By the way, not only the video that we've been showing on television, but we're told that there's a lot of closed-circuit video from all of those stores that were burned, that were destroyed that the police could use if they decide they want to go after those alleged criminals, shall we say.

Jeff, thanks very much. Jeff Roorda joining us from Ferguson, Missouri.

Take a look at this. We're going to show you some live pictures. These are protests underway in New York City right now. There are protests underway in Baltimore, Atlanta, other cities around the United States. A lot of frustration, a lot of anger.

We're going back to Ferguson for more of the breaking news right after this.


BLITZER: Take a look at this. These are live pictures from New York City, Manhattan, near Union Square in New York City. A lot of people running through the streets right there. They're protesting the decision of the grand jury in Ferguson, Missouri, not to indict the police officer. Similar demonstrations, by the way, are getting underway in other cities across the United States.

We're following the breaking news. A second night of protests beginning over the grand jury decision of the Michael Brown shooting.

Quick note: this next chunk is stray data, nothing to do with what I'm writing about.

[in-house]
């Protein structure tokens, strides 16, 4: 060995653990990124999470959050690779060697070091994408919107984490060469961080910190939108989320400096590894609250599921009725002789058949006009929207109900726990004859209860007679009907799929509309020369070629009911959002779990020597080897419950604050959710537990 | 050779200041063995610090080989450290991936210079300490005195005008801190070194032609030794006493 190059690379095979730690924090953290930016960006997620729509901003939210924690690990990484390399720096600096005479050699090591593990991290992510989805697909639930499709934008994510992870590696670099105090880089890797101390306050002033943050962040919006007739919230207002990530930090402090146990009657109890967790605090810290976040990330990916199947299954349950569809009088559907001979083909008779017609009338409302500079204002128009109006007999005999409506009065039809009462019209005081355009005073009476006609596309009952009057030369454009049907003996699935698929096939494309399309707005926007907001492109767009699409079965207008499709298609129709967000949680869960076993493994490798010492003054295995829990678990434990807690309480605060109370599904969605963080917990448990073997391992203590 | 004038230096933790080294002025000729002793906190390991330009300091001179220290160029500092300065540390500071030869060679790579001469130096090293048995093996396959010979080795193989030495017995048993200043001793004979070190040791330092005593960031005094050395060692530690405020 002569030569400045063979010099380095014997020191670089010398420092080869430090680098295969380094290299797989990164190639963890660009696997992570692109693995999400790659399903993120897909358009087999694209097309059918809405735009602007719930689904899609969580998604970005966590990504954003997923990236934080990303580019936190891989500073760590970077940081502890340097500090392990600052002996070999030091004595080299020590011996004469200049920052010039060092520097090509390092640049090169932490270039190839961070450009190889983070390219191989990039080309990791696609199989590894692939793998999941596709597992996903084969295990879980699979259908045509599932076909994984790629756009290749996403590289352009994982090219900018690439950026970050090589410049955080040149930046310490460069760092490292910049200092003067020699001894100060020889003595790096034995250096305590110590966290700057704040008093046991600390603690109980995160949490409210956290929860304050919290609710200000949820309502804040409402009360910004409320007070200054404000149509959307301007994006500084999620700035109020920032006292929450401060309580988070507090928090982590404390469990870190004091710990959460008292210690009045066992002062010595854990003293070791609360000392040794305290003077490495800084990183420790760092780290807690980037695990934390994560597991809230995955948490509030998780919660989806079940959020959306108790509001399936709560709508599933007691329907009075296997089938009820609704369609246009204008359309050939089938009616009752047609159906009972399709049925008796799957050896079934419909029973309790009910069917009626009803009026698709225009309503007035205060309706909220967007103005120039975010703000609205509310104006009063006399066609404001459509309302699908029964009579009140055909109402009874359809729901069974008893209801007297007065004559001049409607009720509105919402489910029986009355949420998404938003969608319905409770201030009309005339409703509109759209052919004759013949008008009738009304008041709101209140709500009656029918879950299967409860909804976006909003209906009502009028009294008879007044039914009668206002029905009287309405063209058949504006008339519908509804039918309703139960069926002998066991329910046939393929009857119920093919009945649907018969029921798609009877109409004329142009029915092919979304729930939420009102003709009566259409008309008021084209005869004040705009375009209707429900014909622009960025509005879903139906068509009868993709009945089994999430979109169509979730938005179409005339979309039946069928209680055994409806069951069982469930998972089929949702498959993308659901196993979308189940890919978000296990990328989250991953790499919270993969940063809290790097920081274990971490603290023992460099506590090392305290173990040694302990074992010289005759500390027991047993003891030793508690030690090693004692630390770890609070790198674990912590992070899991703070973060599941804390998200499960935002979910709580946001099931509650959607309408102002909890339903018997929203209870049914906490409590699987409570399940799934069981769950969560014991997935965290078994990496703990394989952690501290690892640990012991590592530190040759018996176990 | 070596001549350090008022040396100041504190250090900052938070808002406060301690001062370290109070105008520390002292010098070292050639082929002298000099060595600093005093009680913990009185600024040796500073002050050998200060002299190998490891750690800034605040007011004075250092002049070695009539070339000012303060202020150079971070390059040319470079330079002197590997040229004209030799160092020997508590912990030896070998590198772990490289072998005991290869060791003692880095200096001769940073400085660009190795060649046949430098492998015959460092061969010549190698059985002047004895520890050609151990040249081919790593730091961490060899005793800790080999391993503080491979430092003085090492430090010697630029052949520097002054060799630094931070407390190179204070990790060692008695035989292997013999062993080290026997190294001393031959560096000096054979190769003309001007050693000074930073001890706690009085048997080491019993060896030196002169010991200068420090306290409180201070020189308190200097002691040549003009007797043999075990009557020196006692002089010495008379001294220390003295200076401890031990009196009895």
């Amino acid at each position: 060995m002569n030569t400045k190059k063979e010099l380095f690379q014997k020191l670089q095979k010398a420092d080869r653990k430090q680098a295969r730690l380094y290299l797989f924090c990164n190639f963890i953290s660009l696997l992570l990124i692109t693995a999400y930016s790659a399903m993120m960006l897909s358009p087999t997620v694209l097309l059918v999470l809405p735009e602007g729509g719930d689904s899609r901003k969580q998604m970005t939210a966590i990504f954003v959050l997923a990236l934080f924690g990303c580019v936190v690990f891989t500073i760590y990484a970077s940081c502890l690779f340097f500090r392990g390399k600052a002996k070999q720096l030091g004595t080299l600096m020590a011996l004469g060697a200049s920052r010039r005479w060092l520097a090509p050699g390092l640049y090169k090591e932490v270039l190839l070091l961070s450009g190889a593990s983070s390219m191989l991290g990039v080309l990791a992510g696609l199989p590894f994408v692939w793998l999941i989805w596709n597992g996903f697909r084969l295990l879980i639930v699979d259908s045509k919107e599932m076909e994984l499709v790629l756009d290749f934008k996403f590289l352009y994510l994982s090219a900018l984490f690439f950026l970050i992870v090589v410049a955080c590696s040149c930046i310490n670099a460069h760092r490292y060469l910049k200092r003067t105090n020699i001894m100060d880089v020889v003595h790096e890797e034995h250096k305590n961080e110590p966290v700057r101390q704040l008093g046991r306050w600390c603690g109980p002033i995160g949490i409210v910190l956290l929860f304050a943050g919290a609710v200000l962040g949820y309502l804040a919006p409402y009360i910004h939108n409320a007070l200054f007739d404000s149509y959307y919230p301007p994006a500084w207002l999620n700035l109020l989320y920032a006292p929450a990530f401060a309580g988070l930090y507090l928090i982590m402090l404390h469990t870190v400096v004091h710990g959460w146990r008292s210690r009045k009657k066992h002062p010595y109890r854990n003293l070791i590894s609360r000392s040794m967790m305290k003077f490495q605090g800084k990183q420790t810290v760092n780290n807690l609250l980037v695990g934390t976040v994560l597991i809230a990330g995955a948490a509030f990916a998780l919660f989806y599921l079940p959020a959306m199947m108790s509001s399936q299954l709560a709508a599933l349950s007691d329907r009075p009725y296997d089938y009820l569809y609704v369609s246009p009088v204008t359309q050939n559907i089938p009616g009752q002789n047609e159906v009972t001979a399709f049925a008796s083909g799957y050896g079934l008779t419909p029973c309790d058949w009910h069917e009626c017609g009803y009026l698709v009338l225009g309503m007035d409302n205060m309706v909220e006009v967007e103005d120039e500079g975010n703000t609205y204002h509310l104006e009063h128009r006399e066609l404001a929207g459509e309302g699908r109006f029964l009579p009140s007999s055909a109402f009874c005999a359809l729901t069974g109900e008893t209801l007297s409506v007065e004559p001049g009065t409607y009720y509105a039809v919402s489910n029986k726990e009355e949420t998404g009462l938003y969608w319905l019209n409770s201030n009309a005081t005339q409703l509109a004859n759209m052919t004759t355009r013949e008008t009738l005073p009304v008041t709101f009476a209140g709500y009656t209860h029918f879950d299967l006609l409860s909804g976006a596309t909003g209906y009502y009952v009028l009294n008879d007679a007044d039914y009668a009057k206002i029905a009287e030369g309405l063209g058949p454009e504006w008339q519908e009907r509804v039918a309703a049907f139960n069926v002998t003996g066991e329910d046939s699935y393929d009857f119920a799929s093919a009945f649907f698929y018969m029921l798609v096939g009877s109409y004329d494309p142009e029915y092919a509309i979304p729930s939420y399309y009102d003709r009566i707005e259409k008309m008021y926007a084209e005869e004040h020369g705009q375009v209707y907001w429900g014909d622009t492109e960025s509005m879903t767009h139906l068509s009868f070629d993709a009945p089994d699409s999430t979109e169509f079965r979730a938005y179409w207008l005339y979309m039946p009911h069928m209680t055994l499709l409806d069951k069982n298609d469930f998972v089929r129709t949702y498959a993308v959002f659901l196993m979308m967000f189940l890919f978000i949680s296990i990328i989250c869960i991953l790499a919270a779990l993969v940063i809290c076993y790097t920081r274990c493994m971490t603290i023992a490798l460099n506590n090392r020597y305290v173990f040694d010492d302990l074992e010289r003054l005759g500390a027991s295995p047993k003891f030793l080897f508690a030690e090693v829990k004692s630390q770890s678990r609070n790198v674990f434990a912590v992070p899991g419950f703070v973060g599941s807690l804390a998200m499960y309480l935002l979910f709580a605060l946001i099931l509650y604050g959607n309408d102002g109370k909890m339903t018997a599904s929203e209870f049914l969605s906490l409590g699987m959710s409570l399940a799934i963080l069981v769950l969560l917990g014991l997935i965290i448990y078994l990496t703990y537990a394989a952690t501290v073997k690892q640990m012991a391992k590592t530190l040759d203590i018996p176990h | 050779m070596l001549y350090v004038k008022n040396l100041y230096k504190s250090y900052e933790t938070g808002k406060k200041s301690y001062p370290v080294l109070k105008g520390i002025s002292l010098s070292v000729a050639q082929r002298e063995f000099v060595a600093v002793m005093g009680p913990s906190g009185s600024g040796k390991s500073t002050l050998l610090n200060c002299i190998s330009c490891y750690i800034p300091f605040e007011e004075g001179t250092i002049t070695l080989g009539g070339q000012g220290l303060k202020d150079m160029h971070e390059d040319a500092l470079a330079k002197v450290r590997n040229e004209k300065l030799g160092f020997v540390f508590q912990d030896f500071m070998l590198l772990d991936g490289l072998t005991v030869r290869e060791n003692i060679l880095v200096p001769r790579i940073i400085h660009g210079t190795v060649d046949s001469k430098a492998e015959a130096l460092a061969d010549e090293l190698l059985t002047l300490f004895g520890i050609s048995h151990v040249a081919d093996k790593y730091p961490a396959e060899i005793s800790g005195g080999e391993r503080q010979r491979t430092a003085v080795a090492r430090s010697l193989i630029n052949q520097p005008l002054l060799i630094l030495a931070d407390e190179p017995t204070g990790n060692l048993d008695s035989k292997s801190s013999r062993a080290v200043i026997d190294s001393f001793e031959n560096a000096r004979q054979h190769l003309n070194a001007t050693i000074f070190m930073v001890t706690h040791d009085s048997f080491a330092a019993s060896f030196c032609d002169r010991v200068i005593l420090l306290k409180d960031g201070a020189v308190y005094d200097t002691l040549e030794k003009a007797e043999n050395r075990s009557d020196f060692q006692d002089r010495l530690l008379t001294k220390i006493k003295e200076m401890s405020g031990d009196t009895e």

We're also learning new details of the testimony that may have played a critical role. The testimony of the police officer, Darren Wilson, who fired a dozen shots at the unarmed teenager, including the one that killed him.

Our justice correspondent, Pamela Brown, is joining us. She has details.

Pamela, what are you finding out about Officer Wilson's testimony?

PAMELA BROWN, CNN JUSTICE CORRESPONDENT: Well, Wolf, Officer Darren Wilson testifying for several hours. He told the grand jury that Michael Brown's face looked like a demon. He said he was worried he was going to be knocked out or worse. And he said that Brown charged toward him.

Now some of the witnesses accounts align with what Wilson said. Others were very different.


BROWN (voice-over): Among the massive amounts of evidence presented to the grand jury, pictures of Michael Brown's blood inside Officer Darren Wilson's car were the confrontation began. But witnesses accounts of what happened outside of the car, recorded from 70 hours of grand jury testimony from around 60 people over the course of three months, dramatically differ.

PAUL CALLAN, CNN LEGAL ANALYST: The prosecutor chose to present those witnesses, even the ones whose testimony was contradicted by the physical evidence, I think deciding ultimately, "I'm going to let these ordinary citizens decide one way or the other."